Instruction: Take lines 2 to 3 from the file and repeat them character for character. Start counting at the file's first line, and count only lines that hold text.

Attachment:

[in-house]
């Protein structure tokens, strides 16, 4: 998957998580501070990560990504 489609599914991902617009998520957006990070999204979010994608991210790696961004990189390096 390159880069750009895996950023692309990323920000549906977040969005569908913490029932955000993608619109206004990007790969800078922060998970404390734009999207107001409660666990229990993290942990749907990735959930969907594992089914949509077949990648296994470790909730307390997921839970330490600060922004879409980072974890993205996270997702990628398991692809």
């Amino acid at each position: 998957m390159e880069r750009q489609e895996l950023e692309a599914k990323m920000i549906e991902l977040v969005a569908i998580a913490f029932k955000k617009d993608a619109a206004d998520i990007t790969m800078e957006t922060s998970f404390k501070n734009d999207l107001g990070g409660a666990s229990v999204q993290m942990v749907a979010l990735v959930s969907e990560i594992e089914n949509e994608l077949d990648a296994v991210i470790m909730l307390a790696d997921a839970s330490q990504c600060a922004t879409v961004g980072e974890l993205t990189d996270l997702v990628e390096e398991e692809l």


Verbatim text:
């Protein structure tokens, strides 16, 4: 998957998580501070990560990504 489609599914991902617009998520957006990070999204979010994608991210790696961004990189390096 390159880069750009895996950023692309990323920000549906977040969005569908913490029932955000993608619109206004990007790969800078922060998970404390734009999207107001409660666990229990993290942990749907990735959930969907594992089914949509077949990648296994470790909730307390997921839970330490600060922004879409980072974890993205996270997702990628398991692809």
């Amino acid at each position: 998957m390159e880069r750009q489609e895996l950023e692309a599914k990323m920000i549906e991902l977040v969005a569908i998580a913490f029932k955000k617009d993608a619109a206004d998520i990007t790969m800078e957006t922060s998970f404390k501070n734009d999207l107001g990070g409660a666990s229990v999204q993290m942990v749907a979010l990735v959930s969907e990560i594992e089914n949509e994608l077949d990648a296994v991210i470790m909730l307390a790696d997921a839970s330490q990504c600060a922004t879409v961004g980072e974890l993205t990189d996270l997702v990628e390096e398991e692809l």